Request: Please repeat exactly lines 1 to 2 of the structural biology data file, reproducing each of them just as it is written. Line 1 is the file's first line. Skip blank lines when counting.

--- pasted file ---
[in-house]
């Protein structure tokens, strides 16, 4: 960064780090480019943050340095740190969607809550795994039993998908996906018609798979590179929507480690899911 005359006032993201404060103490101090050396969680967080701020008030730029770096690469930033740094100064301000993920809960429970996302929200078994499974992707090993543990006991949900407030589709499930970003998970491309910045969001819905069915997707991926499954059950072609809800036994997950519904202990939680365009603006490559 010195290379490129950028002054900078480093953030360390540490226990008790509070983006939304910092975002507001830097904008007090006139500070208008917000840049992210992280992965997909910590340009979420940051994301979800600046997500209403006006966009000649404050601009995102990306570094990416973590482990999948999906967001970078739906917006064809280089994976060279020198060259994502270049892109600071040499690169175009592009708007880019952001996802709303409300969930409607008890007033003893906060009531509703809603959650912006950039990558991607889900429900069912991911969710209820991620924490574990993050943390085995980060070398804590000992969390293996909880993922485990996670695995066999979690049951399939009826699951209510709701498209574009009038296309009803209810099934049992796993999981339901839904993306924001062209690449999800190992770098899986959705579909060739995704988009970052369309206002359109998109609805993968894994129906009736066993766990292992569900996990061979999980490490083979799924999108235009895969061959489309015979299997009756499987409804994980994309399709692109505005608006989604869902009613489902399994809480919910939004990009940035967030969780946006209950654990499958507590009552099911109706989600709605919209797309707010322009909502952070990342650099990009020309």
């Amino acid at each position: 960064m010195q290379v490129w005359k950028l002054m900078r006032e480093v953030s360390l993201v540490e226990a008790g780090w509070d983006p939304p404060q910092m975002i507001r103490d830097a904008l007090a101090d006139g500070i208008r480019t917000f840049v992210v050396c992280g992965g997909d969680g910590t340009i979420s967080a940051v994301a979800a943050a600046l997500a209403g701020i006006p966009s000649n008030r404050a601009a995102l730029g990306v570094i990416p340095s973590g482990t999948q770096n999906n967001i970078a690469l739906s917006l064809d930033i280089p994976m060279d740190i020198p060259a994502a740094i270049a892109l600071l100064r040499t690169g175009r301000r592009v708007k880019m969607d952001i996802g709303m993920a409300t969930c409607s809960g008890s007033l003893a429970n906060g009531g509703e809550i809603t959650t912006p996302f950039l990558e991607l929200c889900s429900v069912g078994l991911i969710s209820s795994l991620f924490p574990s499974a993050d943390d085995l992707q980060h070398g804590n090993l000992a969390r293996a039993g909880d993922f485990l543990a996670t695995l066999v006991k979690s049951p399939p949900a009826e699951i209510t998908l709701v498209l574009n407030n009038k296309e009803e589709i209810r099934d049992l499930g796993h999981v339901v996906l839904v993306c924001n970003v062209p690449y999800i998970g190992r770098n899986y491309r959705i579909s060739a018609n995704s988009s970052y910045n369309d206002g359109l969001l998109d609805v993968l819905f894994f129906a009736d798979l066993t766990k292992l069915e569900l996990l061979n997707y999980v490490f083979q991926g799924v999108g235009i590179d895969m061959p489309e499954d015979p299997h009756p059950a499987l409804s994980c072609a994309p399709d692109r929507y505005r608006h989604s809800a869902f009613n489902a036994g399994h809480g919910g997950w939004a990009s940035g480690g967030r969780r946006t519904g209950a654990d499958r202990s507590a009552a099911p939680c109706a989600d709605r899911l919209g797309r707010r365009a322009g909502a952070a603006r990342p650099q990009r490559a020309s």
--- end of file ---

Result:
[in-house]
């Protein structure tokens, strides 16, 4: 960064780090480019943050340095740190969607809550795994039993998908996906018609798979590179929507480690899911 005359006032993201404060103490101090050396969680967080701020008030730029770096690469930033740094100064301000993920809960429970996302929200078994499974992707090993543990006991949900407030589709499930970003998970491309910045969001819905069915997707991926499954059950072609809800036994997950519904202990939680365009603006490559 010195290379490129950028002054900078480093953030360390540490226990008790509070983006939304910092975002507001830097904008007090006139500070208008917000840049992210992280992965997909910590340009979420940051994301979800600046997500209403006006966009000649404050601009995102990306570094990416973590482990999948999906967001970078739906917006064809280089994976060279020198060259994502270049892109600071040499690169175009592009708007880019952001996802709303409300969930409607008890007033003893906060009531509703809603959650912006950039990558991607889900429900069912991911969710209820991620924490574990993050943390085995980060070398804590000992969390293996909880993922485990996670695995066999979690049951399939009826699951209510709701498209574009009038296309009803209810099934049992796993999981339901839904993306924001062209690449999800190992770098899986959705579909060739995704988009970052369309206002359109998109609805993968894994129906009736066993766990292992569900996990061979999980490490083979799924999108235009895969061959489309015979299997009756499987409804994980994309399709692109505005608006989604869902009613489902399994809480919910939004990009940035967030969780946006209950654990499958507590009552099911109706989600709605919209797309707010322009909502952070990342650099990009020309």